The occupiers of any new development, especially residential, will generate additional demand for sporting provision. The existing provision within an area may not be able to accommodate this increased demand without exacerbating existing and/or predicted future deficiencies. Therefore, we consider that new developments should be required to contribute towards meeting the demand they generate through the provision of on-site facilities and/or providing additional capacity off-site.
In addition, the master planning and design of major housing and mixed use developments is vital to ensuring environments that provide opportunities for people to participate in sport and physical activity, thereby enabling them to lead active and healthy lifestyles.
When assessing planning applications for major residential development we are guided by:
- Our planning for sport aims and objectives
- Our development management guide
- Our Active Design guidance (see below)
- The relevant government guidance (e.g. National Planning Policy Framework in particular paragraphs 91, 92, 96 and 127);
- Any robust and up-to-date evidence base for sport that is in place within the local area (e.g. Playing Pitch and/or Sports Facility Strategy or wider open space strategies and resulting infrastructure requirements)
We are also likely to take into account:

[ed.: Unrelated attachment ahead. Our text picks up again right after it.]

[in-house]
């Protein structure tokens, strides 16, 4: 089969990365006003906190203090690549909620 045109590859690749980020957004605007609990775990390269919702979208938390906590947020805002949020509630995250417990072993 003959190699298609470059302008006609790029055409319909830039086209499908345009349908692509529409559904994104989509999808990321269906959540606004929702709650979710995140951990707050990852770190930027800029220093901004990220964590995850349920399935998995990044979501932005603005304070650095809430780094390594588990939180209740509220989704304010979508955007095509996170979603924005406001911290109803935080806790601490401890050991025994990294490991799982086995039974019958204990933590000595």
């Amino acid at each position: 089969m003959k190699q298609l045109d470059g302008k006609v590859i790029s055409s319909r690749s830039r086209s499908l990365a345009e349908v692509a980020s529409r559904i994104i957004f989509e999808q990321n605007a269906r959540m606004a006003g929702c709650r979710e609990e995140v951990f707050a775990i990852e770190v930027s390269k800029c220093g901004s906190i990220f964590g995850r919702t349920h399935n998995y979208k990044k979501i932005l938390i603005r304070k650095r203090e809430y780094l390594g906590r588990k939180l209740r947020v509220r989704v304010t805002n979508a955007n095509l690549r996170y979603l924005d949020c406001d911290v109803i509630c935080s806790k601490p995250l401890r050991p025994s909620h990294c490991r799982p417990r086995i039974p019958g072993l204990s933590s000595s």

- Information available from our planning tools and guidance (e.g.Sports Facility Calculator, Facilities Planning Model and Active Places Power)
- Our design and cost guidance: to ensure any new on or off site provision is fit for purpose.
The following links provide guidance and tools to assist in the preparation and assessment of applications for major developments, especially residential:
The SFC can help to estimate the amount of additional demand for key community sports facilities that is likely to be generated by a given population increase.
Guidance, developed in partnership with Public Health England, which provides an innovative set of design guidelines to promote opportunities for sport and physical activity in the design and layout of development.
Use of planning obligations
The Government has introduced the Community Infrastructure Levy (CIL). This allows local authorities to set financial charges which developers must pay in order to contribute to new infrastructure when they bring forward new development. The introduction of the CIL will lead to restrictions in the use of planning obligations secured by way of Section 106 agreements. From April 2015 the local use of pooling obligations (via s106s) from a number of individual developments towards specific infrastructure will be restricted.